The moviemaker and writer has been criticised for remarks he made about Cosby as more than 30 women came forward with accusations of rape, sexual abuse and inappropriate behaviour over the past 10 months, but he has never stepped down.

And now Cosby's deposition from a 2005 court case, in which he admitted to procuring Quaaludes to give to women he wanted to have sex with, has been released, Apatow has turned on the comic's wife Camille and his The Cosby Show co-star Phylicia Rashad, and demanded they shift their allegiance.

The filmmaker tells Esquire magazine, "I don't think there is anything new here. It is only new to people who didn't believe an enormous amount of women who stated clearly that he drugged them.

"We shouldn't need Bill Cosby to admit it to believe 40 people who were victimised by him. I am sure there are many victims who have not come forward. Maybe now more people in showbusiness and all around our country will stand up and tell the people he attacked that we support you and believe you. I also hope Camille Cosby and Phylicia Rashad will now stand with the victims and not with their attacker."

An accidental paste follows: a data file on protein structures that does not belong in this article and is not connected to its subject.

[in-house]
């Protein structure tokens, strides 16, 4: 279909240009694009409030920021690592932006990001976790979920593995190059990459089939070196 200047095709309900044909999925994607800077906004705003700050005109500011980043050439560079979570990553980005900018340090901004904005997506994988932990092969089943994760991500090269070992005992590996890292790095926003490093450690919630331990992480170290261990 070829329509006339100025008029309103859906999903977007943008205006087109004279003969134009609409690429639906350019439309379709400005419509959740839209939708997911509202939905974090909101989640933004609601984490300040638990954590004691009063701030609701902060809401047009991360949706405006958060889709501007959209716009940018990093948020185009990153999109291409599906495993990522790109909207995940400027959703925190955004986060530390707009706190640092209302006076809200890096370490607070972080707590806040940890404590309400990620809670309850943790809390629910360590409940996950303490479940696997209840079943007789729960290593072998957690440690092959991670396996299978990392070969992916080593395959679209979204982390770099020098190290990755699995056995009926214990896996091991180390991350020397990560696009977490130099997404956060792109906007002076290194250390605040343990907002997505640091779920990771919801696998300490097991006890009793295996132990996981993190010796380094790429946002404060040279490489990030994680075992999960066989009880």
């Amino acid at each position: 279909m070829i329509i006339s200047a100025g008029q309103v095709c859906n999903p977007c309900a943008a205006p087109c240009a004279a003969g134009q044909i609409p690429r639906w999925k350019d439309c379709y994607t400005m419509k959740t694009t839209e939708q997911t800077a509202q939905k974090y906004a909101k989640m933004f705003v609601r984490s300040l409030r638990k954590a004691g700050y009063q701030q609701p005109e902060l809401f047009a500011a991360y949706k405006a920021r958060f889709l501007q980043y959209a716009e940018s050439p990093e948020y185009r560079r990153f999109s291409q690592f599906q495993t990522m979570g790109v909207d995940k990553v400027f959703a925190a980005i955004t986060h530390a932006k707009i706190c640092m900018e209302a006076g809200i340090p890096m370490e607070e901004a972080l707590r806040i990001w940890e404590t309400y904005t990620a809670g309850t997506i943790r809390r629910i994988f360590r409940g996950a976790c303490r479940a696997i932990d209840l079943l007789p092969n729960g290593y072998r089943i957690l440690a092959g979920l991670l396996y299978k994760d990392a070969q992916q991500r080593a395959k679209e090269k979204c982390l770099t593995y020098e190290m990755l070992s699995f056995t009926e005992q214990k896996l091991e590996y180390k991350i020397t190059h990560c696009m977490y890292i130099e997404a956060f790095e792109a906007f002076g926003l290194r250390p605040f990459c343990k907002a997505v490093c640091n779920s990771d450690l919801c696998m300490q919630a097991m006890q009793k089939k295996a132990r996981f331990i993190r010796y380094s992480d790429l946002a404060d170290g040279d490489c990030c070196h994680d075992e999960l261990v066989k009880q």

Others who have supported Cosby, including singer Jill Scott, are now reconsidering the comments they made. In a series of tweets, Scott said she was "completely disgusted" by Monday's revelations, unearthed by the Associated Press.

She wrote, "I stood by a man I respected and loved. I was wrong. It HURTS!!!"

Cosby's 2005 deposition was in response to a sexual abuse lawsuit against him that was settled in 2006.

The funnyman's lawyer tells ABC News, "The only reason Mr. Cosby settled was because it would have been embarrassing in those days to put all those women on the stand and his family had no clue. That would have been very hurtful."